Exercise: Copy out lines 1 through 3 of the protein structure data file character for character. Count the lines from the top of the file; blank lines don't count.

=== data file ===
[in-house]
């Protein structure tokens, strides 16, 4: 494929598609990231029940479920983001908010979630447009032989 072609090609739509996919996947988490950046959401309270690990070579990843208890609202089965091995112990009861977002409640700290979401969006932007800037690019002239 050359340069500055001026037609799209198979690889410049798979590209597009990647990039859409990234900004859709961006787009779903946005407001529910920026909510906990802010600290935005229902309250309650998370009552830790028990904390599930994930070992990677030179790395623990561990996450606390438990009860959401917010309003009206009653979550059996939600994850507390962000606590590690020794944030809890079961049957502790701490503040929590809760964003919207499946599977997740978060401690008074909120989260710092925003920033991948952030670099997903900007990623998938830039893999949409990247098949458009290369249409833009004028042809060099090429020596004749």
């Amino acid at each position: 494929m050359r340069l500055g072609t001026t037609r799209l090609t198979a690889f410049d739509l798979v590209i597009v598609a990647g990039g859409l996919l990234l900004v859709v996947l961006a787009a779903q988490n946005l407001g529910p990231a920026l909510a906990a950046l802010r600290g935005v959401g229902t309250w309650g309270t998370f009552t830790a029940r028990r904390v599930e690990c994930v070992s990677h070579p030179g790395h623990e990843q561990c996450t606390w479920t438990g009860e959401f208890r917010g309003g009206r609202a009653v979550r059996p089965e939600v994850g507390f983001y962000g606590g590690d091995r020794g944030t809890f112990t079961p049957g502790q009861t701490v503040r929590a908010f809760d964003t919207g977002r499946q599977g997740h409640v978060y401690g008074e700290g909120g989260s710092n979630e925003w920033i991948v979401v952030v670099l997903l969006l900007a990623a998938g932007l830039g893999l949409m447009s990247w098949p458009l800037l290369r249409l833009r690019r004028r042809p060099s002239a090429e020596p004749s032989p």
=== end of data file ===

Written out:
[in-house]
């Protein structure tokens, strides 16, 4: 494929598609990231029940479920983001908010979630447009032989 072609090609739509996919996947988490950046959401309270690990070579990843208890609202089965091995112990009861977002409640700290979401969006932007800037690019002239 050359340069500055001026037609799209198979690889410049798979590209597009990647990039859409990234900004859709961006787009779903946005407001529910920026909510906990802010600290935005229902309250309650998370009552830790028990904390599930994930070992990677030179790395623990561990996450606390438990009860959401917010309003009206009653979550059996939600994850507390962000606590590690020794944030809890079961049957502790701490503040929590809760964003919207499946599977997740978060401690008074909120989260710092925003920033991948952030670099997903900007990623998938830039893999949409990247098949458009290369249409833009004028042809060099090429020596004749």
């Amino acid at each position: 494929m050359r340069l500055g072609t001026t037609r799209l090609t198979a690889f410049d739509l798979v590209i597009v598609a990647g990039g859409l996919l990234l900004v859709v996947l961006a787009a779903q988490n946005l407001g529910p990231a920026l909510a906990a950046l802010r600290g935005v959401g229902t309250w309650g309270t998370f009552t830790a029940r028990r904390v599930e690990c994930v070992s990677h070579p030179g790395h623990e990843q561990c996450t606390w479920t438990g009860e959401f208890r917010g309003g009206r609202a009653v979550r059996p089965e939600v994850g507390f983001y962000g606590g590690d091995r020794g944030t809890f112990t079961p049957g502790q009861t701490v503040r929590a908010f809760d964003t919207g977002r499946q599977g997740h409640v978060y401690g008074e700290g909120g989260s710092n979630e925003w920033i991948v979401v952030v670099l997903l969006l900007a990623a998938g932007l830039g893999l949409m447009s990247w098949p458009l800037l290369r249409l833009r690019r004028r042809p060099s002239a090429e020596p004749s032989p």